Unfortunately for Edwards, his sophomore slump in The Cup Series wasn’t the worst of days, as the former Busch Series champion would be involved in one of the worst wrecks in the history of modern day NASCAR racing. Not only that, it would also be a wreck that would change the way that NASCAR choose to protect its fans during races as well.
It all started on the last lap of The Aarons 499 at Talladega Superspeedway, when Brad Keselowski and Carl Edwards were in a dead heat for the victory. Edwards had the lead heading into the final turn of the race, which looked like a promising sign of his impending i, but Brad ultimately made a move that few expected him to make.
On the final turn on the final lap of the race Brad Keselowski accidentally spun Carl Edwards and subsequently launched him into the catch fence near the start finish line. Edwards’s car was then shredded to pieces as it rode along the fence and came down to hit Ryan Newman’s car for good measure. Edwards later exited his racecar and ran to the finish line in Ricky Bobby fashion.
It has to be a miserable feeling when much of your career is defined by being the guy that came so close, but was never able to win the big one. Unfortunately for Carl Edwards, that is exactly what his career will probably be defined by after he retired from NASCAR during the 2017
With that being said, one of the moments he came closest to finally etching his name into the history books was during the 2011 Daytona 500. Of course things didn’t start out well for the former Roush Fenway Racing driver as he was struggling to make his way up through the pack in the final laps of the race and might not even have made it into the top-five if it wasn’t for a stroke of luck.
Edwards got that luck on that final restart of the race when Kurt Busch pushed the issue and moved to the middle lane of the track, which bunched up several of the top running cars in the race. Edwards then bided his time Shortly after that incident occurred, Carl Edwards starting catching up with the letters with a little help from drafting partner, David Gilliland.
It then all came down to the final two corners of the race where Edwards and Gilliland were able to ricochet passed Stewart and Montoya for the third and fourth position and then quickly set their sights on the leaders. There wasn’t enough time however as Edward desperately tried to get past Bayne in the final stretch of the race, but was boxed in and unable to make the move he needed to win.
Before there was four round system known as the modern day Chase, fans were treated to a ten race shootout to see who would be the next Sprint Cup Champion. No rounds, no eliminations, just 12 drivers and the desperate hope of becoming the reigning champion at seasons end. Of course this system had its low points over the years, but the highest point in its history involves none other than Carl Edwards.
It all came down to Edwards versus Tony Stewart in the final ten races of The Chase and while Edwards retained the points lead for the final seven races of the season, Stewart never really let him run away with the championship. It ultimately came down to one final pass at Homestead Miami, which tied Stewart with Edwards in points and eventually netted him the championship due to having more wins.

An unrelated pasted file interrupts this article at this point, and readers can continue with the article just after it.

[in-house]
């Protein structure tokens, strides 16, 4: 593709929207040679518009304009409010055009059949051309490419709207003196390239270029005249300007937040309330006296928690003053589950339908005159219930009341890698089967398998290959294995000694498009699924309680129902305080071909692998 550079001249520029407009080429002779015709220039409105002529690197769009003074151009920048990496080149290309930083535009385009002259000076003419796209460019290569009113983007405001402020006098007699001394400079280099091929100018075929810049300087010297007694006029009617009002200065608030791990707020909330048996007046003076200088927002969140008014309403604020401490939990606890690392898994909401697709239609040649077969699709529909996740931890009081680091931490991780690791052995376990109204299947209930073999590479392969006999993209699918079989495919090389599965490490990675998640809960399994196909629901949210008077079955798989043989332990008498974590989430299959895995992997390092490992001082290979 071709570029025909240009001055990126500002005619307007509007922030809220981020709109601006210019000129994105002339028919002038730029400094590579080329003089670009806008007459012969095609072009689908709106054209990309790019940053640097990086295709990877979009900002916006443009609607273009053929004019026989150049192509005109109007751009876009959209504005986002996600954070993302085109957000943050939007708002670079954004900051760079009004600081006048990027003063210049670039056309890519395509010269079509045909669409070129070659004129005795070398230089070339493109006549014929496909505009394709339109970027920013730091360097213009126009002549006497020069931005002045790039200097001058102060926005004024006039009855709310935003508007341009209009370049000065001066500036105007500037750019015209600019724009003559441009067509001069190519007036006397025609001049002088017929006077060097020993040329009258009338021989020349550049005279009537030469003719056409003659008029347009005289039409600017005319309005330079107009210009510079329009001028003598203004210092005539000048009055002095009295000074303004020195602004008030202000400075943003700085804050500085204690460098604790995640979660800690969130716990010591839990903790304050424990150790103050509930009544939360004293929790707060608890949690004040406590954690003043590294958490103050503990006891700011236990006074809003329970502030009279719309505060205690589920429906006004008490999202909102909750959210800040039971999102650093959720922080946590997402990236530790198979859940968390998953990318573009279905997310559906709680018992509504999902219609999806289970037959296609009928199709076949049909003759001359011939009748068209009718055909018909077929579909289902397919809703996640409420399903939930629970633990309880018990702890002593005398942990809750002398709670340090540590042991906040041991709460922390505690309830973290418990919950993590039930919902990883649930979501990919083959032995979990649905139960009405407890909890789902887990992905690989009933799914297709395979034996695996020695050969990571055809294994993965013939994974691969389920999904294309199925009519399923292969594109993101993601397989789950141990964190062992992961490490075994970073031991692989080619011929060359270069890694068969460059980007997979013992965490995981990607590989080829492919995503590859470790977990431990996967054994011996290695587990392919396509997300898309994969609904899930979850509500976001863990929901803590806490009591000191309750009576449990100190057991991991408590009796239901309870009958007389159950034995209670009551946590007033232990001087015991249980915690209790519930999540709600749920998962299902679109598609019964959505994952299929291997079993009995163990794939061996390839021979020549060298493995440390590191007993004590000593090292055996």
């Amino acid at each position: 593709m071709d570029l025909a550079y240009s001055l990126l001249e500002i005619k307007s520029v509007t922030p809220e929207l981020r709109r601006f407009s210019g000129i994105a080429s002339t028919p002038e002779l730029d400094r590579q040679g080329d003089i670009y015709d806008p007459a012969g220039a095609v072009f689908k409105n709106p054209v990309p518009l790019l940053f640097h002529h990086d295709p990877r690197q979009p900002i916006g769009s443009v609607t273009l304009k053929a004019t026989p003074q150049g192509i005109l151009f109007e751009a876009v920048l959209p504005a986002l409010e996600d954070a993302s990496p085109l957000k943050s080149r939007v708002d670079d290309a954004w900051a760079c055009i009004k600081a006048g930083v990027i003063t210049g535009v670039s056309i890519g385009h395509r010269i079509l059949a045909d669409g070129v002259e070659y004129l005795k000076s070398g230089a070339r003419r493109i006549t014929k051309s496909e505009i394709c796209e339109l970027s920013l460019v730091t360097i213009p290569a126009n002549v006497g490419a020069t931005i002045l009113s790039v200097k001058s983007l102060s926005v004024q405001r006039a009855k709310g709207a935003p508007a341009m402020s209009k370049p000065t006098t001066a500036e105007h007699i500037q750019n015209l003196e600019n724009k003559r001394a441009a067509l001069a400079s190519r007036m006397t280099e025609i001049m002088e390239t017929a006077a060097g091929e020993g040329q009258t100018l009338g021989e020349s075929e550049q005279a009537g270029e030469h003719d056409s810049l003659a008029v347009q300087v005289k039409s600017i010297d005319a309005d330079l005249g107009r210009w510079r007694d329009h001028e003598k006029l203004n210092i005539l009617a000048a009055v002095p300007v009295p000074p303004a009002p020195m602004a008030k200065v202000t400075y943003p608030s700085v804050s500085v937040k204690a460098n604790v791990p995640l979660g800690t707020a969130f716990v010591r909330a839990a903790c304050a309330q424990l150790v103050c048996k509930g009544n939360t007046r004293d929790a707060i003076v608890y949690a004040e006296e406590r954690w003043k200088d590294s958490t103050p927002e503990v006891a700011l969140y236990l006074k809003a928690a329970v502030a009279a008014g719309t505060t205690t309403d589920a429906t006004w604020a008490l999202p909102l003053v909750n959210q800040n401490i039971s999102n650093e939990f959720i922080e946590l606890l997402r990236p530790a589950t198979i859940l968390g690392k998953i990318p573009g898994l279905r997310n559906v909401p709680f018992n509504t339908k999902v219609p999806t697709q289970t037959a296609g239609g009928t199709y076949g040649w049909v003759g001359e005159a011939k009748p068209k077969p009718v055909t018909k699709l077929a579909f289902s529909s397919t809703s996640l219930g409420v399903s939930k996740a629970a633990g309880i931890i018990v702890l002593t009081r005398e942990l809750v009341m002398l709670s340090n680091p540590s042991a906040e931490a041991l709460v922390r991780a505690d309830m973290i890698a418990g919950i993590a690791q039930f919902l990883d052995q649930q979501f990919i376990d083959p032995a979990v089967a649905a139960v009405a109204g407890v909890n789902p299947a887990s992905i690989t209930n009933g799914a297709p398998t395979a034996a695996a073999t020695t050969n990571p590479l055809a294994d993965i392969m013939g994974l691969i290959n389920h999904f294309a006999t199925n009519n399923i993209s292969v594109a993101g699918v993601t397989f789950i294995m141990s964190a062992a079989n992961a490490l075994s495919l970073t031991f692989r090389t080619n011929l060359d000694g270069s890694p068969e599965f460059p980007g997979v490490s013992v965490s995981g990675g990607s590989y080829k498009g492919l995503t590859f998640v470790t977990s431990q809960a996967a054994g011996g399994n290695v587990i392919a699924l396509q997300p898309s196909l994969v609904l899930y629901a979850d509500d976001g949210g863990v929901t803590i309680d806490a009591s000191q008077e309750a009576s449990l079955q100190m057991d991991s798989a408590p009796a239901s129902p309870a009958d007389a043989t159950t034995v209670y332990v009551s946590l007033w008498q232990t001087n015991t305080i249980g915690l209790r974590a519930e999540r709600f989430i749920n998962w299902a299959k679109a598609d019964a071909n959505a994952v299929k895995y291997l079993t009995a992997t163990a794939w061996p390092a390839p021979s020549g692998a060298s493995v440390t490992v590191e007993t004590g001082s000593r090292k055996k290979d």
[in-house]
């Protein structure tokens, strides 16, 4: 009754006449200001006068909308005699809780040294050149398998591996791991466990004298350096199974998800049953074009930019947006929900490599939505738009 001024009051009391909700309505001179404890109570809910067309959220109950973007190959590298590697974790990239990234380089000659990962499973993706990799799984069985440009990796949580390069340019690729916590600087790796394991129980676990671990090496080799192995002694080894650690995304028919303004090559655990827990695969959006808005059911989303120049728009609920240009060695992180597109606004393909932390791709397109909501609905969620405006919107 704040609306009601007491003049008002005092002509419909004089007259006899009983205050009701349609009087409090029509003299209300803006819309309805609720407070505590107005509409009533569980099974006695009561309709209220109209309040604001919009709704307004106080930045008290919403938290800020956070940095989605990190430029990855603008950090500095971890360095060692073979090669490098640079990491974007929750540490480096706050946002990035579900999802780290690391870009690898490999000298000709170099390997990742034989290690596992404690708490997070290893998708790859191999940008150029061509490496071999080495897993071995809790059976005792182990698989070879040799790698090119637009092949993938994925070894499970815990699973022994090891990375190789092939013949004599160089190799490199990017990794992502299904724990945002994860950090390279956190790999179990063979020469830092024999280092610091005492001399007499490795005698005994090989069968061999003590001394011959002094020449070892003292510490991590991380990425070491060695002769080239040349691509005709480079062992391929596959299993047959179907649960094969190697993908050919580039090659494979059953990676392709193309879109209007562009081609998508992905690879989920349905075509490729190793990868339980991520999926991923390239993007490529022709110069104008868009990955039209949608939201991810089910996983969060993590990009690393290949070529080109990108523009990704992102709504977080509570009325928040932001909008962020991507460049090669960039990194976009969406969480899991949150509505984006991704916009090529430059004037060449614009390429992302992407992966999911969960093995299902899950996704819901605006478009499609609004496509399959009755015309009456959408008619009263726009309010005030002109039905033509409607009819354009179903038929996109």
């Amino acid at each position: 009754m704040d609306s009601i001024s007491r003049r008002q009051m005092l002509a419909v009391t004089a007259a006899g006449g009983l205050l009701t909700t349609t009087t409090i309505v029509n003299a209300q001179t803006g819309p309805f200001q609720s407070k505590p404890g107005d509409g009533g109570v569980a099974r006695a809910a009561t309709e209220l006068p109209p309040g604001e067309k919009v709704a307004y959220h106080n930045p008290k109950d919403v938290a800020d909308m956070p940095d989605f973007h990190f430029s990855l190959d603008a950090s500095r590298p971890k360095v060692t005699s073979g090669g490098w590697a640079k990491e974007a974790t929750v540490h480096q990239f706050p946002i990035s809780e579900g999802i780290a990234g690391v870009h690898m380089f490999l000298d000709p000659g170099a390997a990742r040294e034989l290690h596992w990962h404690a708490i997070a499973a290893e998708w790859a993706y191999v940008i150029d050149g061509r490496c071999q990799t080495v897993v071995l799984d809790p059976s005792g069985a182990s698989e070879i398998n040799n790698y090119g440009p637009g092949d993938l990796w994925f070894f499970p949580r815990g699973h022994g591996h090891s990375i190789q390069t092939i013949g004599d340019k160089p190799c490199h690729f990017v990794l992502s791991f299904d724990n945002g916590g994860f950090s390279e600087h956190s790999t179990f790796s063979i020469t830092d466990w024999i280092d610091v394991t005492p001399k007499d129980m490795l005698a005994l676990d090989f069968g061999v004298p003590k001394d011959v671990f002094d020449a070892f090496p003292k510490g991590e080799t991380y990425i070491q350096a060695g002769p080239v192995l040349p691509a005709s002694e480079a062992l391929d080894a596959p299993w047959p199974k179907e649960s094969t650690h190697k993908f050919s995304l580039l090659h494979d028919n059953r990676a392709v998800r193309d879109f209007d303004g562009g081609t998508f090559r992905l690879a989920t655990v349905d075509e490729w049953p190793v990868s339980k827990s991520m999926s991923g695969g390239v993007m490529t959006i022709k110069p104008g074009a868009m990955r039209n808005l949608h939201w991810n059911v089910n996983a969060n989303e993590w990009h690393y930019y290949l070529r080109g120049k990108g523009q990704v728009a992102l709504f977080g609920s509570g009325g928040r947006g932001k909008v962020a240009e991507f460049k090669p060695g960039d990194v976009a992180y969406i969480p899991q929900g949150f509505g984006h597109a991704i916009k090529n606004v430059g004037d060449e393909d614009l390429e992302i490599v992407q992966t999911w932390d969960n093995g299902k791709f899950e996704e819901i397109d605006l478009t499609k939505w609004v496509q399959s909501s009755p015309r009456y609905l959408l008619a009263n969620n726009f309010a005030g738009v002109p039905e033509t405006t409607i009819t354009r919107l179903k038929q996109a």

Not only was it the closest championship battle in The Series’ history up to that point, it was also the most intense championship battle fans had seen since the implications of The Chase format in 2004. Sure, Edwards might have walked away without the championship, but he and Stewart put on a show for the fans that should always be remembered.
Carl Edwards remained competitive into the early 2010’s, even nabbing two wins a season in his final three years with Roush Fenway Racing, but the writing was still on the way that Edwards would need to pursue other avenues if he wanted a chance at a championship before he retired. Edwards got that chance in 2015, when he signed a multiyear deal with JGR to drive #19 Toyota.
The move paved huge dividends for Edwards, who won two races in his first season with Toyota and also qualified for the new format of The Chase. While Edwards had many accomplishments to hang his hat on after his first season at JGR, an ill-timed rain delay at Phoenix International Raceway cost him a spot in the final four and ruined his chances of captured a championship in his first season at JGR.
There’s only so much a human being can take before they are forced to reevaluate their life and their career. It is believed that is what happened to Carl Edwards sometime during the 2016 Cup Series season when he three races in the regular, made The Chase, continued to be a dominant fixture in The Chase, but was ultimately taken out of contention for a championship on a restart with ten to go.
It all happened so fast. One minute Edwards was at the front of the field and a mere ten laps from nabbing the championship trophy that alluded him for so long, the next moment he received a bump from fellow Chase contender, Joey Logano, and found his race spinning into traffic Edwards would finish the season in fourth and would later let it be known that he was retiring from the sport.